Google’s Planning A Big Expansion Of Its Project Tango
Google already maps the world, but the internet giant has bigger plans for its next location-based technology. The Alphabet unit wants to digitally map the interiors of buildings in 3D down to a resolution of a few inches, and make money in virtual reality along the way, through a project named Tango.
The company plans a big expansion of the technology this year and ultimately wants to make it ubiquitous, according to a person familiar with the situation. Job postings and recent updates to Tango’s developer software show steps toward this ambitious goal. Google will showcase progress at its I/O developer conference near its Silicon Valley headquarters from May 18 to 20.
Tango packs cameras and depth sensors along with other software into Android smartphones and tablets. Fire up the application and point the device at a space and it sucks in images and depth information to recreate the environment on the screen and locates itself within that new digital realm.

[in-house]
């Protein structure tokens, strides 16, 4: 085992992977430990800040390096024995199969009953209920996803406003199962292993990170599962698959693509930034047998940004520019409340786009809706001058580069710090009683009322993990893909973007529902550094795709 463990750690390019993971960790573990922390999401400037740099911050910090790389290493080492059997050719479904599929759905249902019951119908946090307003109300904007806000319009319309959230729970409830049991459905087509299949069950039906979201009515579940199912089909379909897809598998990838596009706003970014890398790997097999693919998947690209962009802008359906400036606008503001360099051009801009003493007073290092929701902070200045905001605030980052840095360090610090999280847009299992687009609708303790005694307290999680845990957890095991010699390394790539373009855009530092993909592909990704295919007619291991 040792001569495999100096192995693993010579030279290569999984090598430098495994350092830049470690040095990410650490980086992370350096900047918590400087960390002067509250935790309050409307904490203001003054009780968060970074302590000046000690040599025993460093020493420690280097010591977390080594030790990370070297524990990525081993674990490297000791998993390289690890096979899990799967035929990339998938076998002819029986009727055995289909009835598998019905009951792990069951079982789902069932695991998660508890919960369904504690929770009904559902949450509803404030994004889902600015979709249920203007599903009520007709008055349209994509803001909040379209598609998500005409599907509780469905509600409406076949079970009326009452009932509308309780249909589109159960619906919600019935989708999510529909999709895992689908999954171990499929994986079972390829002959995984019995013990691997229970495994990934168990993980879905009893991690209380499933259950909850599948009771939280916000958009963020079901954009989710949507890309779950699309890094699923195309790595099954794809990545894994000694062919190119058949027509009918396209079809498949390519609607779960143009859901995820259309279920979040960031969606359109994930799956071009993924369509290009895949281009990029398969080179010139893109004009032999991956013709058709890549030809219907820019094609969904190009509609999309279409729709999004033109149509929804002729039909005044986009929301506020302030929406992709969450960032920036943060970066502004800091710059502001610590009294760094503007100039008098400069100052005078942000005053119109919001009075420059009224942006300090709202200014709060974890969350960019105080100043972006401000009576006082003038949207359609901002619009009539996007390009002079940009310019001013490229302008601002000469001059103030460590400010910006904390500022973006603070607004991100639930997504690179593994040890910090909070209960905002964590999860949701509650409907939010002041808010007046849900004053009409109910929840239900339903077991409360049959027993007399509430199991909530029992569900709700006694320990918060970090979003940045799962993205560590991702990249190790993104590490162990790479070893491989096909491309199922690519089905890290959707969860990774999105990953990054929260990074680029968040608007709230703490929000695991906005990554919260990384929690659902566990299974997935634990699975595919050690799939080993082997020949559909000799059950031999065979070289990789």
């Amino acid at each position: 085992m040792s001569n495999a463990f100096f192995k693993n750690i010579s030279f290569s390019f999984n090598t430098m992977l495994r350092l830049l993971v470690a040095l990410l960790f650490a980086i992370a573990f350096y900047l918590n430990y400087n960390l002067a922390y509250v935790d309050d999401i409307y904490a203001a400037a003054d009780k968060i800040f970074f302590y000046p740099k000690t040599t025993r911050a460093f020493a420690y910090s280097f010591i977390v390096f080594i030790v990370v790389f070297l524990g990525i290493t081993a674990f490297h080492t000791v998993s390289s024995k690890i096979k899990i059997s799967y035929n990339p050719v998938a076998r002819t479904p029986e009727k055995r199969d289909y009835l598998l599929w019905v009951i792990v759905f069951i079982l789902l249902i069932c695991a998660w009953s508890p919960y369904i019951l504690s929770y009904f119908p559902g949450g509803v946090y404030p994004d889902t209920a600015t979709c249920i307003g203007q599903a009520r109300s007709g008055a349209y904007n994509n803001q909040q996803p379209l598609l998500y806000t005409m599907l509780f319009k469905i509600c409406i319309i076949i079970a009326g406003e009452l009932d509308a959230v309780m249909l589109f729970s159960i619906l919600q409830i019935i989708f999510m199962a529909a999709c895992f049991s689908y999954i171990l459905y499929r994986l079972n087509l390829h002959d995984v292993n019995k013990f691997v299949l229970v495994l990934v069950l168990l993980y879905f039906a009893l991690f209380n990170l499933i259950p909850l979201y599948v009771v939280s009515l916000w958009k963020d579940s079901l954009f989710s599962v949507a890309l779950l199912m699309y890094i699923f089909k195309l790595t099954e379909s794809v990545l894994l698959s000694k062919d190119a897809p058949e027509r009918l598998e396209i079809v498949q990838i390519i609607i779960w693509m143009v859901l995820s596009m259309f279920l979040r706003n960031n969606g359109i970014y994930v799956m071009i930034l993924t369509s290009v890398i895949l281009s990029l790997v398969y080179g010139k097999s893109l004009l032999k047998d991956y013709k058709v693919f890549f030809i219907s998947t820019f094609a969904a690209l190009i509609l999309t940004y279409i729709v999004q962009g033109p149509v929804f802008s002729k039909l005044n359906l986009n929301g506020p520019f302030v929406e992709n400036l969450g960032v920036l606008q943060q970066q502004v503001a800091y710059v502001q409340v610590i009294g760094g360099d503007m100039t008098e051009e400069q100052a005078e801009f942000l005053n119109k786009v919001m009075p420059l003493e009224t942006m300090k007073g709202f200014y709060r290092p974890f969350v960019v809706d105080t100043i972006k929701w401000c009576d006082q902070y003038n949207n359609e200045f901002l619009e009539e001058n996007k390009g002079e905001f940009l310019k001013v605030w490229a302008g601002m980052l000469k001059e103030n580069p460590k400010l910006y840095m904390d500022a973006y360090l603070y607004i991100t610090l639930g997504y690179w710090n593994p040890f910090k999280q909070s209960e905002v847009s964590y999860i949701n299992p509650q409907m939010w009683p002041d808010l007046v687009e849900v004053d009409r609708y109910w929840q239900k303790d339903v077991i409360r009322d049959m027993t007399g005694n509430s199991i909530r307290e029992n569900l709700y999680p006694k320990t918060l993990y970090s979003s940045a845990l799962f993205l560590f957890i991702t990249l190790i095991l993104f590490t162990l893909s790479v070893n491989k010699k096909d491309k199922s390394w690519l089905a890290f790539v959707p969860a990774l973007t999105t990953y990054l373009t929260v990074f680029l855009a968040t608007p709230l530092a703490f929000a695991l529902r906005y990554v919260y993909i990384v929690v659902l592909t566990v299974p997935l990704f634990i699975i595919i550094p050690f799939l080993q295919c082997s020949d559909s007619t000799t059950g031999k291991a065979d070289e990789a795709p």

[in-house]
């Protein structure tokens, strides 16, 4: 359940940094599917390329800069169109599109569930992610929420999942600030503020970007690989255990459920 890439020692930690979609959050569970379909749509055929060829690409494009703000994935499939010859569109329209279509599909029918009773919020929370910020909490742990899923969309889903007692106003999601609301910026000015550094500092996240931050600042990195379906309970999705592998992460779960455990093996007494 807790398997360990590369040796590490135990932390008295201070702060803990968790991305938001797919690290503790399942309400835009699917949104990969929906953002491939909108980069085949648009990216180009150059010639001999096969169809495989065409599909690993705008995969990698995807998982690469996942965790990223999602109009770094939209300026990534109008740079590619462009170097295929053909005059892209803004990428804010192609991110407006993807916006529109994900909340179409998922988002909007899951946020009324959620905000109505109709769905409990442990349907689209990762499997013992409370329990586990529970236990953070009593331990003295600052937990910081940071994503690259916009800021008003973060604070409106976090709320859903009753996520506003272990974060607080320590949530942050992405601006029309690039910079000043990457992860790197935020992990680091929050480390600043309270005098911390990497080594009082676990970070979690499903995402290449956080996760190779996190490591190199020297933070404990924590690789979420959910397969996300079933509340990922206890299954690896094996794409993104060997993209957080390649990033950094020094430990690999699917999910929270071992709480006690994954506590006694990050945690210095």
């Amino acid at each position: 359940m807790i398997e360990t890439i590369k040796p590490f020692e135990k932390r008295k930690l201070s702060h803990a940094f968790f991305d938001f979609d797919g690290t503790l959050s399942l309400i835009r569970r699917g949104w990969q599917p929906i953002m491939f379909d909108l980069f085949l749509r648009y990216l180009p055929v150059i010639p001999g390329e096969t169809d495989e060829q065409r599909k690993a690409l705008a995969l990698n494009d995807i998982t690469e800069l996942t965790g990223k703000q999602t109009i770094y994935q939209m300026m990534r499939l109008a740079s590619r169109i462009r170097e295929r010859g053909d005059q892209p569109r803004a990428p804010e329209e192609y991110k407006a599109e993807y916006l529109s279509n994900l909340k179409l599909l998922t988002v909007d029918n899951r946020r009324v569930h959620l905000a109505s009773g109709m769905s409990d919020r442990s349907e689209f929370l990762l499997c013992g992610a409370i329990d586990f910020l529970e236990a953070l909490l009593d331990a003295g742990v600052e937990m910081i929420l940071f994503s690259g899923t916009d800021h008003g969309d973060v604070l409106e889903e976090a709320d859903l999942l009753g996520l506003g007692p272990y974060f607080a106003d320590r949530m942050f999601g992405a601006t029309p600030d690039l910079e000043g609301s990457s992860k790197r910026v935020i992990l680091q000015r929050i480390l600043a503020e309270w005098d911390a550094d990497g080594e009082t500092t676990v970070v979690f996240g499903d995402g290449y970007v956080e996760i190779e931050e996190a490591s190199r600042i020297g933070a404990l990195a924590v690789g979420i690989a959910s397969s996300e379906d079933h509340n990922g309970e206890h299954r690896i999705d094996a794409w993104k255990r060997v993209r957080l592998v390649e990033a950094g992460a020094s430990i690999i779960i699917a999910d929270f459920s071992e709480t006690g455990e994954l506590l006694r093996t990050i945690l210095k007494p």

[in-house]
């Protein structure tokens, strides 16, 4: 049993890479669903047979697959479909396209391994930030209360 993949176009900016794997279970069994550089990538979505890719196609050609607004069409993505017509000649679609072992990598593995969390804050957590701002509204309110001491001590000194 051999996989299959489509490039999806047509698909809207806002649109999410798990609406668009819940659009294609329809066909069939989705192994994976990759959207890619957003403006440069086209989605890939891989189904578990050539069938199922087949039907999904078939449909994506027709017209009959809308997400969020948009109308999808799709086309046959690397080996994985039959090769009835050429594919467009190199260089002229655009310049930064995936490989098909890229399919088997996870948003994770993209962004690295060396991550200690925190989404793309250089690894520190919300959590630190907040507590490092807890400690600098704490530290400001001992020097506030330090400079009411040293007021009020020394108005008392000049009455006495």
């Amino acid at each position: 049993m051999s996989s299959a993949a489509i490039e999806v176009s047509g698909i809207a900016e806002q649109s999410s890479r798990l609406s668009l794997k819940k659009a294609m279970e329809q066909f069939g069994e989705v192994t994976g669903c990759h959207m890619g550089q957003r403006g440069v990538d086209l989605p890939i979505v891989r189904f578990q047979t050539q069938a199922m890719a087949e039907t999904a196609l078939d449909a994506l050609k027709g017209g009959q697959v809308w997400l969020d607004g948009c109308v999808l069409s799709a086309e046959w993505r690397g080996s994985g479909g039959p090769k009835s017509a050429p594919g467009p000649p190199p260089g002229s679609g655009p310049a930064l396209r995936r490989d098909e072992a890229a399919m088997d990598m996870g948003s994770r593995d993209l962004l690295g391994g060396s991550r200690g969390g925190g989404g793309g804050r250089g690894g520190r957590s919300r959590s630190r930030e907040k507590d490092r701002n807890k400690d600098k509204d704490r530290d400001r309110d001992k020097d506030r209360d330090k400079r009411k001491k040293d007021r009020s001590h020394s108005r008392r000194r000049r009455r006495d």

Google hopes Tango will support a system for independent developers to create new virtual reality applications and services. Video games could have characters that hide behind real-life furniture. A museum app could show 3D animations when you walk past an exhibit. A grocery store could highlight sale items and guide shoppers to the right shelf.
Unlike most emerging virtual reality systems, Tango doesn’t need external equipment to recreate the world digitally. And, unlike Google Maps, it can figure out the details of a space without additional data sources. “Tango is the indoor extension of their outdoor mapping platform,” said Lex Dreitser, a virtual reality developer who builds Tango applications.
Tango started in a Google research lab more than two years ago, but the company is trying to take it mainstream this year. It’s going into new smartphones from Intel and Lenovo Group and the software has been updated to let it easily run on more devices. And there are signs Google is working on the most important challenge: Making Tango 3D maps shareable so that the company can someday patch them together into a single, detailed digital representation of many of the world’s buildings, rooms and the stuff inside them.